History of gambling houses The precise origin of gambling is unknown. It is generally believed that gambling in some form or another has been seen in almost every society in history. From the Ancient Greeks and Romans to Napoleon's France and Elizabethan England, much of history is filled with stories of entertainment based on games of chance. The first known European gambling house, not called a casino although meeting the modern definition, was the Ridotto, established in Venice, Italy in 1638 by the Great Council of Venice to provide controlled gambling during the carnival season. It was closed in 1774 as the city government felt it was impoverishing the local gentry.[10] In American history, early gambling establishments were known as saloons. The creation and importance of saloons was greatly influenced by four major cities: New Orleans, St. Louis, Chicago and San Francisco. It was in the saloons that travelers could find people to talk to, drink with, and often gamble with. During the early 20th century in America, gambling became outlawed and banned by state legislation and social reformers of the time. However, in 1931, gambling was legalized throughout the state of Nevada. America's first legalized casinos were set up in those places. In 1976 New Jersey allowed gambling in Atlantic City, now America's second largest gambling city.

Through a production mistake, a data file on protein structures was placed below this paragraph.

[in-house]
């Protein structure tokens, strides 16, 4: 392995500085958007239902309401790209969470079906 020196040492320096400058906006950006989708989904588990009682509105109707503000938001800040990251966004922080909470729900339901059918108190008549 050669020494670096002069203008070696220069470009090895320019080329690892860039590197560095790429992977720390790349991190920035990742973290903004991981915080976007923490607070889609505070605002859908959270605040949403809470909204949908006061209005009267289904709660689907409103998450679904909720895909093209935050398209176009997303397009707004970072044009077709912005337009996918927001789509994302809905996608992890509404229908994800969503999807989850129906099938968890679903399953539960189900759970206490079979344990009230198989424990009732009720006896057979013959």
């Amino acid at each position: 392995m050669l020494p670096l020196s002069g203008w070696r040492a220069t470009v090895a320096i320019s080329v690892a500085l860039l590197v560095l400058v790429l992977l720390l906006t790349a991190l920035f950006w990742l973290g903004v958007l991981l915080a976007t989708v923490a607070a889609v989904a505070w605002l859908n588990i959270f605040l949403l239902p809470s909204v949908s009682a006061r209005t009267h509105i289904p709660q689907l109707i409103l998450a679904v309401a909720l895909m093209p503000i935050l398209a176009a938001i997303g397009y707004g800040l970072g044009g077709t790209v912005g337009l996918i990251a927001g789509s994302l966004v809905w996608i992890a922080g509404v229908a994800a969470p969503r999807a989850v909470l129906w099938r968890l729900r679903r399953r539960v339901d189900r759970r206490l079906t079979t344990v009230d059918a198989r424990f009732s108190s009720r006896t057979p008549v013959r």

Gambling in casinos Slot machines in Atlantic City. Slot machines are a standard attraction of casinos Most jurisdictions worldwide have a minimum gambling age (16 to 21 years of age in most countries which permit the operation of casinos).[11] Customers gamble by playing games of chance, in some cases with an element of skill, such as craps, roulette, baccarat, blackjack, and video poker. Most games played have mathematically determined odds that ensure the house has at all times an overall advantage over the players. This can be expressed more precisely by the notion of expected value, which is uniformly negative (from the player's perspective). This advantage is called the house edge. In games such as poker where players play against each other, the house takes a commission called the rake. Casinos sometimes give out complimentary items or comps to gamblers. Payout is the percentage of funds ("winnings") returned to players. Casinos in the United States say that a player staking money won from the casino is playing with the house's money. Video Lottery Machines (slot machines) have become one of the most popular forms of gambling in casinos. As of 2011[update] investigative reports have started calling into question whether the modern-day slot-machine is addictive.[12]